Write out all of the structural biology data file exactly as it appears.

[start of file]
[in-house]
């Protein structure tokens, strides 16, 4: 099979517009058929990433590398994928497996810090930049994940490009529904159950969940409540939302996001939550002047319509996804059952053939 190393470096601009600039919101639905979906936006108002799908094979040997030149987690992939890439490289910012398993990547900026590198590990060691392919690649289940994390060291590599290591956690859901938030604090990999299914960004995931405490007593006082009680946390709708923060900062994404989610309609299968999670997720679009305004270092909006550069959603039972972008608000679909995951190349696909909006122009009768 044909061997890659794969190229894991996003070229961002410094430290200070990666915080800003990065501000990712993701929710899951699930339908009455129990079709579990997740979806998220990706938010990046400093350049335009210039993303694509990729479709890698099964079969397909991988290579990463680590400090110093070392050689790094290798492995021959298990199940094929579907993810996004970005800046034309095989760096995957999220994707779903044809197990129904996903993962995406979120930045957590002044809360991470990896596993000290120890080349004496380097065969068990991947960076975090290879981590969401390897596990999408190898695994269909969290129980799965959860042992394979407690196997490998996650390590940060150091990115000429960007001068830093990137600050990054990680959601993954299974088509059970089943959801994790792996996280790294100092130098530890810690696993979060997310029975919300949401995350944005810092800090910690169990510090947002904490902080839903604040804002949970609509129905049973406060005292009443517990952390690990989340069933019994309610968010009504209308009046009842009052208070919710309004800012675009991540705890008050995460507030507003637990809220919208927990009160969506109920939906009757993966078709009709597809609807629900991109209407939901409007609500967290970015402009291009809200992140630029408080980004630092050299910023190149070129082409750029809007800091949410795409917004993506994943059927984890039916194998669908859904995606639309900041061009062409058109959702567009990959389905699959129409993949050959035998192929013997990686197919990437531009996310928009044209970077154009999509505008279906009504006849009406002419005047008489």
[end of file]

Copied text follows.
[in-house]
């Protein structure tokens, strides 16, 4: 099979517009058929990433590398994928497996810090930049994940490009529904159950969940409540939302996001939550002047319509996804059952053939 190393470096601009600039919101639905979906936006108002799908094979040997030149987690992939890439490289910012398993990547900026590198590990060691392919690649289940994390060291590599290591956690859901938030604090990999299914960004995931405490007593006082009680946390709708923060900062994404989610309609299968999670997720679009305004270092909006550069959603039972972008608000679909995951190349696909909006122009009768 044909061997890659794969190229894991996003070229961002410094430290200070990666915080800003990065501000990712993701929710899951699930339908009455129990079709579990997740979806998220990706938010990046400093350049335009210039993303694509990729479709890698099964079969397909991988290579990463680590400090110093070392050689790094290798492995021959298990199940094929579907993810996004970005800046034309095989760096995957999220994707779903044809197990129904996903993962995406979120930045957590002044809360991470990896596993000290120890080349004496380097065969068990991947960076975090290879981590969401390897596990999408190898695994269909969290129980799965959860042992394979407690196997490998996650390590940060150091990115000429960007001068830093990137600050990054990680959601993954299974088509059970089943959801994790792996996280790294100092130098530890810690696993979060997310029975919300949401995350944005810092800090910690169990510090947002904490902080839903604040804002949970609509129905049973406060005292009443517990952390690990989340069933019994309610968010009504209308009046009842009052208070919710309004800012675009991540705890008050995460507030507003637990809220919208927990009160969506109920939906009757993966078709009709597809609807629900991109209407939901409007609500967290970015402009291009809200992140630029408080980004630092050299910023190149070129082409750029809007800091949410795409917004993506994943059927984890039916194998669908859904995606639309900041061009062409058109959702567009990959389905699959129409993949050959035998192929013997990686197919990437531009996310928009044209970077154009999509505008279906009504006849009406002419005047008489």